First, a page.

God is for all these folks. Jesus lifts up the worth of those who feel valueless and have no place to turn. For those at the end of their rope, God is their only hope.

Often times, this hope from God in Jesus Christ, comes through you and through me. It comes through the people of God. Indeed the last Beatitudes declare that the blessed ones are those who partner with God to bring to reality the blessings promised to others.

Blessed are the merciful--the pure in heart--the peacemakers--and those persecuted for the sake of righteousness. These folks participate with God in the work of justice and righteousness for those who have been denied.

What is ironical, if this becomes a way of life for us, we may find ourselves in the same position as the meek, the sorrowful, and the poor in spirit. But this is who we are--and this is what we're called to do.

You may have heard this story about a quiet man who would pray in the Ganges River every morning. One day after praying, he saw a poisonous spider struggling in the water and cupped his hands to carry it ashore. As he placed the spider on the ground, it stung him.

The next day the same thing happened. On the third day, the kind man was knee deep in the river, and sure enough, there was the spider, legs frantic in the water.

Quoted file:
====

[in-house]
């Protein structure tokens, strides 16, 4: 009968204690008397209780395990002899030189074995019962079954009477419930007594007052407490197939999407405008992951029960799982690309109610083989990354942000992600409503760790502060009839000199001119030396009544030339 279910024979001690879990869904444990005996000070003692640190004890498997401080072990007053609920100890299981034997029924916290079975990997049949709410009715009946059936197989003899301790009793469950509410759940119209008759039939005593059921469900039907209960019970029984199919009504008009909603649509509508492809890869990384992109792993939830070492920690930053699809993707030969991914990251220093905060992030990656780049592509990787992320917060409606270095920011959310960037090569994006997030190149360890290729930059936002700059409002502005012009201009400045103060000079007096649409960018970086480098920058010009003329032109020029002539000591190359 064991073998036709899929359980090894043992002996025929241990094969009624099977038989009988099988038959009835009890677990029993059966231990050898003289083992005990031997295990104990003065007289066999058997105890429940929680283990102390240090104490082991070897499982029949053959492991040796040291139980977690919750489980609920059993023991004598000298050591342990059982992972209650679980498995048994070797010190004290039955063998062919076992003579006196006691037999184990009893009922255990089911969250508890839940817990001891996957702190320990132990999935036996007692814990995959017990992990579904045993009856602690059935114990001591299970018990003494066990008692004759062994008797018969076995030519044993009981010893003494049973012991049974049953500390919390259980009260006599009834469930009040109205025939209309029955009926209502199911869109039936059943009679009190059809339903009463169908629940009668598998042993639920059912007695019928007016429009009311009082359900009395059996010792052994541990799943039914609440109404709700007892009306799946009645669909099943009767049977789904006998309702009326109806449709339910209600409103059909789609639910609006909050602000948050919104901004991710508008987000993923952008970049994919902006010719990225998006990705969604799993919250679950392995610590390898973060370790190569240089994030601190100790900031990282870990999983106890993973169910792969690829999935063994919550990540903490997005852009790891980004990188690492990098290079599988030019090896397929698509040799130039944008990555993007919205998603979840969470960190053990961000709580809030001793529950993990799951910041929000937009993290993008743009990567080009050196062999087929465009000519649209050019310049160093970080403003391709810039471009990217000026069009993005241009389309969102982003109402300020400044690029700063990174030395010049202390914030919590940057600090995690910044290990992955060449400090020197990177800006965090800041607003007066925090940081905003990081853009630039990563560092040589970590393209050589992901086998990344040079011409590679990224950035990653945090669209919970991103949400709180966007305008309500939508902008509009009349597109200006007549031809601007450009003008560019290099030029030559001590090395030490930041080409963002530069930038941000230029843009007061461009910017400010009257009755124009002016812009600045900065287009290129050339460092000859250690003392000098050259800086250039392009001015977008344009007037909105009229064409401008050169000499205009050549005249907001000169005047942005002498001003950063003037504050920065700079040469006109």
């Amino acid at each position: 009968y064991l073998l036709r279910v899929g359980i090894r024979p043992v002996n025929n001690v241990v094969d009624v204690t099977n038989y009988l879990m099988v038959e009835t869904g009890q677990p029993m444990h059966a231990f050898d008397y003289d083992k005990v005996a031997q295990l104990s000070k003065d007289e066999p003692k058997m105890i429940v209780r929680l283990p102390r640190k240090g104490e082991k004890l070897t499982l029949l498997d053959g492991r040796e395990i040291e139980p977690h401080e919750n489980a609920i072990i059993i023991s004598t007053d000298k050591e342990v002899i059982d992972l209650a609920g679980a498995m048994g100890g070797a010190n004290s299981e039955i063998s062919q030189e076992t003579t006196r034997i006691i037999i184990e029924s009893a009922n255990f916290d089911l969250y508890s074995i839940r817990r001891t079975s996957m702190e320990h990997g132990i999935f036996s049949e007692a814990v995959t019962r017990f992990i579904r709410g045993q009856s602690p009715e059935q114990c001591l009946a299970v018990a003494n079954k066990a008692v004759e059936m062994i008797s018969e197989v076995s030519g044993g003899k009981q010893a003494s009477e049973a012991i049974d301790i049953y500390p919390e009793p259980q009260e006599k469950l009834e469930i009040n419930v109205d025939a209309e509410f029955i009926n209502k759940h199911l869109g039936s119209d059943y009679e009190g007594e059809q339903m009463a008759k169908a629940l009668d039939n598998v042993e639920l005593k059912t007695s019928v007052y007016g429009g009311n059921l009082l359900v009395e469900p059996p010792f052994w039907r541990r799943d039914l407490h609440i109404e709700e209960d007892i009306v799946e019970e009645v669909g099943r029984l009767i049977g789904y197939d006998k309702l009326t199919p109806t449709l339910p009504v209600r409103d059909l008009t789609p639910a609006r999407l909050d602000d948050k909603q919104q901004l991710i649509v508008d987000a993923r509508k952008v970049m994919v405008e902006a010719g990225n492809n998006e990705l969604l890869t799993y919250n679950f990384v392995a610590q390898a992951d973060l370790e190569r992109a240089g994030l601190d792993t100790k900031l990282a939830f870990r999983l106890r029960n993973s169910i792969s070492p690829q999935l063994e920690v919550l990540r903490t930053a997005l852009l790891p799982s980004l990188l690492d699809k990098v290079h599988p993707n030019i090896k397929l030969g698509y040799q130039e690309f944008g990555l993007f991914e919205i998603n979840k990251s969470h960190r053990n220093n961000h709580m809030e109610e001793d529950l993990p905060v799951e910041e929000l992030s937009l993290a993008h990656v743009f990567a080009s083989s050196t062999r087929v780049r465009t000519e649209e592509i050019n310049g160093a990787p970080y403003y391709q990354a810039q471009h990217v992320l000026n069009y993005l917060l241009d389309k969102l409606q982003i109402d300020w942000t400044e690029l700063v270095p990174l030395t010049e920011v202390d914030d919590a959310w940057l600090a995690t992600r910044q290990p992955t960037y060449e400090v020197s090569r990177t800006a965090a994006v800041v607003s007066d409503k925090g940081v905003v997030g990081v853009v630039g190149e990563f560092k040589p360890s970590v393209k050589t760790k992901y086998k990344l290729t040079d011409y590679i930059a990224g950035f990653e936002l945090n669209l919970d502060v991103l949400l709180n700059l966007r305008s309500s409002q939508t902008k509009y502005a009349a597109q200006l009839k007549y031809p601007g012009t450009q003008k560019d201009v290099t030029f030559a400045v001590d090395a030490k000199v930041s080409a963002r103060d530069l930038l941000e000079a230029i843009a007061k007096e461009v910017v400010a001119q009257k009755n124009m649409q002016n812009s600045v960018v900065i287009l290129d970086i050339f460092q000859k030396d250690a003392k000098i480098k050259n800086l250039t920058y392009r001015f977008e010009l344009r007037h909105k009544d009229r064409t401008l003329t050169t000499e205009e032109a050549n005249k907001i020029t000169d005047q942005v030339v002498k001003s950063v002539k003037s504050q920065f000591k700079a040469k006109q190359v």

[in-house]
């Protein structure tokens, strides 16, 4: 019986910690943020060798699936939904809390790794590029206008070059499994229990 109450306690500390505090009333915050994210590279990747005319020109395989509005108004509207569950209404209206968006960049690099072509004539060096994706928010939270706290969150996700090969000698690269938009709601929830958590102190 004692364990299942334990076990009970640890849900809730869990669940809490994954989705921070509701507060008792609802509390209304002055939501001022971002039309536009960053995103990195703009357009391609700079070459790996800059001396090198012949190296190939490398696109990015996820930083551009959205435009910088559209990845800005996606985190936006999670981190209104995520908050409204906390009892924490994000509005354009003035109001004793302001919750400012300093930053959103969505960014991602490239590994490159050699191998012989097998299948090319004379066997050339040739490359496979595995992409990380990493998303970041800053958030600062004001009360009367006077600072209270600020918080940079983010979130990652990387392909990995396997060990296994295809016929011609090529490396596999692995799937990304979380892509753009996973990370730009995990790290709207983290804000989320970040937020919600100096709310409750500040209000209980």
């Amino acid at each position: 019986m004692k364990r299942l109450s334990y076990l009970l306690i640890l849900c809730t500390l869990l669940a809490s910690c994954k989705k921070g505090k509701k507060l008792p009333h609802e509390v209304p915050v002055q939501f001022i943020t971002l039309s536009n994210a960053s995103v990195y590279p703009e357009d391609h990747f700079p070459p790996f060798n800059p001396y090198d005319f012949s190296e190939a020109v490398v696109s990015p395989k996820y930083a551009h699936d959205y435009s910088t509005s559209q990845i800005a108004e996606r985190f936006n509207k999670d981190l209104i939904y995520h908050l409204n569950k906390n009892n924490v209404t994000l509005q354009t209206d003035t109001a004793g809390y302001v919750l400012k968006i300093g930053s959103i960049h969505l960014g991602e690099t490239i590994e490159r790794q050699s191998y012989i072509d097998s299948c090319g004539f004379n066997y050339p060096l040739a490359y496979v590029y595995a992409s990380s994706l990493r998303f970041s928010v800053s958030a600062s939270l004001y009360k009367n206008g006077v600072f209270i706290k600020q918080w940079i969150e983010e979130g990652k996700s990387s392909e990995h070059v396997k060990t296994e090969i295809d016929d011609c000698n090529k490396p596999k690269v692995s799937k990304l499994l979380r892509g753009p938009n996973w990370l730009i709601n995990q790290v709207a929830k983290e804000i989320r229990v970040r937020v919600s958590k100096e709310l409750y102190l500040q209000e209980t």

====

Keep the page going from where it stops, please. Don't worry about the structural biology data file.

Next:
As the man went to lift the creature yet again, the spider said, "Why do you keep lifting me? Can't you see I will sting you every time because this is what I do?" And the kind man cupped his hands about the spider and he replied, "But this is what I do."

And so it is with us. This is what we do as followers of Jesus. We work for mercy. We work for peace. We are filled with single-hearted passion for God and the ways of God.

The cross of Jesus tells us that suffering and pain are part of the very nature of God. The cross tells us not to run away or to be raptured away from the hurt and pain in the lives of others or even in our own lives.

Look squarely at your own poverty and helplessness. Don't turn your face from the poverty and helplessness of your neighbor. See it as a means through which God is blessing you and bringing you salvation.

Don't be afraid to enter into the burdens of others--sharing their hurt in time of need. Let yourself feel with those who suffer from oppression, and let yourself respond with compassion and help.

As we open ourselves to the agonies of death that fill our lives and the lives of those around us, Jesus comes to us and calls us blessed.

As we face our own fear, our failures, and the helplessness that is within each of our lives--and as we stand with others and feel their poverty, their sorrow, and their emptiness--Jesus comes to us with God's abundant and overflowing goodness.

In Jesus we are never left behind, but gathered together with all the saints of God in God's loving and gracious arms forever.

Amen.

________

*Discussion of ancient usage of the word "blessed" comes from Brian Stoffregen, "Exegetical Notes." (Return to text)